A lot of people on the left will raise the flag for proportional representation after this election. They will be joined by Nigel Farage. Because, according to the latest polling figures, in a strict PR system the ultra right-wing Reform UK would be entitled to 101 seats rather than the 5 or 6 they are most likely to win.

Some will look at the chart below and think any system that gives the Greens 37 additional seats must be “fairer”. It is not fairer as such, just different. They will also look at those other 13 seats and see Jeremy Corbyn, Andrew Feinstein and Leanne Mohamad and think how can that be a bad thing?

Look again at Reform. It is shameful that they are about to gain seats in our national parliament, but with 101 seats do you think that you would not be hearing from them non-stop?

Stopping a party winning or enabling somebody to win should not be the goals of a democratic system and certainly not one that seeks fairness. The fact is that dishing out the seats in a different, supposedly proportional, fashion is likely to change little without ensuring that media coverage was proportional. Or that each party was accorded proportionally the same print coverage in terms of negative and positive commentary.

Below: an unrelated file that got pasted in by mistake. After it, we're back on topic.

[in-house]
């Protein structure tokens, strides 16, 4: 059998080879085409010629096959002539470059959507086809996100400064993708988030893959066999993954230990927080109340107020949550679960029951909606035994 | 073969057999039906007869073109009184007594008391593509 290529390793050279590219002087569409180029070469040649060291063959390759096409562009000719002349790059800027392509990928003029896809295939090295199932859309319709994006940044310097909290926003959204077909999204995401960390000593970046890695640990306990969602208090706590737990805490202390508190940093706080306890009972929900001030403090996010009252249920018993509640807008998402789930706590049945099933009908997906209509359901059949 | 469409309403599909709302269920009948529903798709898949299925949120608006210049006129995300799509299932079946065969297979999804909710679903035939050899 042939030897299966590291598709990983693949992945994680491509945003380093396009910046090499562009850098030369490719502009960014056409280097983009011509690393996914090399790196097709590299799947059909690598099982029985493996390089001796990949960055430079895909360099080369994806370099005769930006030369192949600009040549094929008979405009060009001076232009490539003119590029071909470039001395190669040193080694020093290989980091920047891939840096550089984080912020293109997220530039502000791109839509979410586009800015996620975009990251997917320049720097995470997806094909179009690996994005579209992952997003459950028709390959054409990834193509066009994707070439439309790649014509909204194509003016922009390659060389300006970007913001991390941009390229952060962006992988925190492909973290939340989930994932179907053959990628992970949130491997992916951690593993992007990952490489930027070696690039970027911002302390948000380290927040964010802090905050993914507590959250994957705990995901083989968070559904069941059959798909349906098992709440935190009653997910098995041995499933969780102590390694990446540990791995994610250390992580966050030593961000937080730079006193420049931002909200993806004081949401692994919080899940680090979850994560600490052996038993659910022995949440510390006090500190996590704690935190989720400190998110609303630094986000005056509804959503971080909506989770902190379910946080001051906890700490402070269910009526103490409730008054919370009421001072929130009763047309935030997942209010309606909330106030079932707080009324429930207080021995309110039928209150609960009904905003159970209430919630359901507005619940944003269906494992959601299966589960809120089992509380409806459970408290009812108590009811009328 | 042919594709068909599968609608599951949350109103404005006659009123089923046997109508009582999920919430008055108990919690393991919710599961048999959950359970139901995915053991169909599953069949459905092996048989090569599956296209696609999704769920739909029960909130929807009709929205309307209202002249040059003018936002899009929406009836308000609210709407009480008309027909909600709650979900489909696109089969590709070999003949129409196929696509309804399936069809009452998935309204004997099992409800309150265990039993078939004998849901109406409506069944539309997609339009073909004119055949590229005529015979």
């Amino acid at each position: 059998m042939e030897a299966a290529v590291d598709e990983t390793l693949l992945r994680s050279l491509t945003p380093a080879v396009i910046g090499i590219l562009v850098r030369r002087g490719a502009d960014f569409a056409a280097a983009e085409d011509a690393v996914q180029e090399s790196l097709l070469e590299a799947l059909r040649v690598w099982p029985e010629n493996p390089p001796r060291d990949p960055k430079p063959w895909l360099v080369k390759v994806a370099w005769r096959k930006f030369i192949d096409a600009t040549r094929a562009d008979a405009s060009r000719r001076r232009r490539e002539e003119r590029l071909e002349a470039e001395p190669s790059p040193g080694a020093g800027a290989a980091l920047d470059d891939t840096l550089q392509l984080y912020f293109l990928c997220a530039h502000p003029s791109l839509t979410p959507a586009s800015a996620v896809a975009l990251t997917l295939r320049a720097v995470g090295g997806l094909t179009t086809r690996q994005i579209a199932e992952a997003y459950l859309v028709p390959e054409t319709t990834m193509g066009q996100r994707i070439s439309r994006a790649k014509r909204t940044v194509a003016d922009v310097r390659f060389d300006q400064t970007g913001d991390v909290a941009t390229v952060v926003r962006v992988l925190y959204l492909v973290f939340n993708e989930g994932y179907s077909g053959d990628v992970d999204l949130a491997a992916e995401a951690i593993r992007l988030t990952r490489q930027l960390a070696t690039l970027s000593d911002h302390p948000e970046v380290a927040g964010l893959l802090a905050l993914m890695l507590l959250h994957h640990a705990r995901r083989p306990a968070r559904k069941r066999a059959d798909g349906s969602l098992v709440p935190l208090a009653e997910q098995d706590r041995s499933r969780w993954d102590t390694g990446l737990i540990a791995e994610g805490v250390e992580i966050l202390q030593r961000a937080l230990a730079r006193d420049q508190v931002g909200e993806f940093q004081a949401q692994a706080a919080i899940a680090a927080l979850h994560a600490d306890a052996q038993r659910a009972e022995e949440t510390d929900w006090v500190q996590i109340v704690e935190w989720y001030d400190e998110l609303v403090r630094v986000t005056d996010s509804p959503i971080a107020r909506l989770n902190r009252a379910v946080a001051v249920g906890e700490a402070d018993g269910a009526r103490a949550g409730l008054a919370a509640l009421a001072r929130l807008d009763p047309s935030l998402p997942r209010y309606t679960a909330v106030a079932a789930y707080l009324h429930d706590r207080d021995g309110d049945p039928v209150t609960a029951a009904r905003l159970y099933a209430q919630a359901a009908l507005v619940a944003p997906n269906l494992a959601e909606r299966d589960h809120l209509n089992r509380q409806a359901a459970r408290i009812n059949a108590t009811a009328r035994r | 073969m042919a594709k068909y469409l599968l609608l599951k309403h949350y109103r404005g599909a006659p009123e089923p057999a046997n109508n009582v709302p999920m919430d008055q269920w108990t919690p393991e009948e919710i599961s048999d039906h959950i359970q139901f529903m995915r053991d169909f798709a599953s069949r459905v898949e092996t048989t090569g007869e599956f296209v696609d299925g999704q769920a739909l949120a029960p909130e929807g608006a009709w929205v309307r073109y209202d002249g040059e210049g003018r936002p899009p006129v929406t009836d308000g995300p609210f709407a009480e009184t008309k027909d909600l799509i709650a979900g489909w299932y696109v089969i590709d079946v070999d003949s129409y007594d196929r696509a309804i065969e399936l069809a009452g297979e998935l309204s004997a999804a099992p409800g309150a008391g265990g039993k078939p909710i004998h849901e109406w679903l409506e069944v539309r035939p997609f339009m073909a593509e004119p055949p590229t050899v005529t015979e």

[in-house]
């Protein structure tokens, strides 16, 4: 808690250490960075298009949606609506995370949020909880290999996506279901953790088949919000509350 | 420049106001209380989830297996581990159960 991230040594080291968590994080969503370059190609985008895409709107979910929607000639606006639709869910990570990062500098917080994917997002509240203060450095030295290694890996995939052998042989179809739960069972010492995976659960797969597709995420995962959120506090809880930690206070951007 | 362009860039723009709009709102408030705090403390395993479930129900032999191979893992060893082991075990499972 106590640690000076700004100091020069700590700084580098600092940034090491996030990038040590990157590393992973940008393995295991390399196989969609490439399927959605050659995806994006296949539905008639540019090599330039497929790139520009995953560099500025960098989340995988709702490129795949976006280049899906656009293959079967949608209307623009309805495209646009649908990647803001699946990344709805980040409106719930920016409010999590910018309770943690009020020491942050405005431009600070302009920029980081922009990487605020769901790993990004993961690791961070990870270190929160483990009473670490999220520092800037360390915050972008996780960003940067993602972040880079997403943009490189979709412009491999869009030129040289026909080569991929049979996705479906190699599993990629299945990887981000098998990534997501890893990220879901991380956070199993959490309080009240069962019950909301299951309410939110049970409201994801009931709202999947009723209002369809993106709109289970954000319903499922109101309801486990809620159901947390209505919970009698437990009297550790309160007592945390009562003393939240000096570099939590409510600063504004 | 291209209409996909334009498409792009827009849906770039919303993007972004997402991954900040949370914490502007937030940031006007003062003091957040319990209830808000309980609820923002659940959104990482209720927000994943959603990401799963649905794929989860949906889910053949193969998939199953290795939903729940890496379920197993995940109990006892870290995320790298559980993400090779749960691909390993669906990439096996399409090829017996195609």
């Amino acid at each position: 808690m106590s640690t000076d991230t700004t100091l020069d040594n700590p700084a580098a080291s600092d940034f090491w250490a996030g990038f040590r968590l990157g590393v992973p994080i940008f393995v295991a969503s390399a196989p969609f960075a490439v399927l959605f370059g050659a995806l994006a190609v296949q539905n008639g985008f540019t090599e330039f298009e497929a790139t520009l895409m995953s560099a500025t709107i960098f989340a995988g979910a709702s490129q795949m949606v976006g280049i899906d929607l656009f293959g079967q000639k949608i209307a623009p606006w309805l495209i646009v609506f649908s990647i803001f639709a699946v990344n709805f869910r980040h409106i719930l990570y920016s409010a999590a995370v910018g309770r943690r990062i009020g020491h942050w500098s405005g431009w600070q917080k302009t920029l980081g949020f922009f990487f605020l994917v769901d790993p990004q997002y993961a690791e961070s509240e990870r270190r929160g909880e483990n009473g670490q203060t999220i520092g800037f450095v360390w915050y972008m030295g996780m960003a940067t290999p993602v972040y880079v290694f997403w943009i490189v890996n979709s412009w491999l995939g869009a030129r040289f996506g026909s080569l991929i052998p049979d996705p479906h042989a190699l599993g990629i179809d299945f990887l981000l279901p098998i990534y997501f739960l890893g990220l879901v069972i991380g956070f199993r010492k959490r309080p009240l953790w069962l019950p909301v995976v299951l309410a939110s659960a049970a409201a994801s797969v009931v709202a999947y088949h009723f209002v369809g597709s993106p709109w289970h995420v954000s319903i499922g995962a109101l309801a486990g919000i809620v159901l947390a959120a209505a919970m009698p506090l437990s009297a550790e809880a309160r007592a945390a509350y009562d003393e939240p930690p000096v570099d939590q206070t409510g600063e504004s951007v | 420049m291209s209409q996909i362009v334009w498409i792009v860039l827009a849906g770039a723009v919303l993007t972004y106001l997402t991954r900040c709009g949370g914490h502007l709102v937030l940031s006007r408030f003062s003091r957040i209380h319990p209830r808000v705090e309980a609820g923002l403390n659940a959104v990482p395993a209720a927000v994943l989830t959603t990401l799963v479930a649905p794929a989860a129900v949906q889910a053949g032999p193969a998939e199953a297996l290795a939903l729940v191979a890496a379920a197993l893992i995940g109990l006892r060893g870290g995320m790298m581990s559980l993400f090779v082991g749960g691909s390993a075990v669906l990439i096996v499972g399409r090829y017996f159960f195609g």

And, whilst the thought of 13 independent socialists in parliament might bring a warm glow, in reality they would be entirely outnumbered and unlikely to do much beyond shout from the sidelines. Much as now.

There is also a fairly standard PR process by which parties have to reach a certain threshold of votes. In most systems it is 3-5%.

And what of independent candidates? Would they have to join a party to take part and in that case how could they be independent?

We should be careful what we wish for.


The best way to enjoy the Election Special is by reading the PDF. You can find it here or just look through here.

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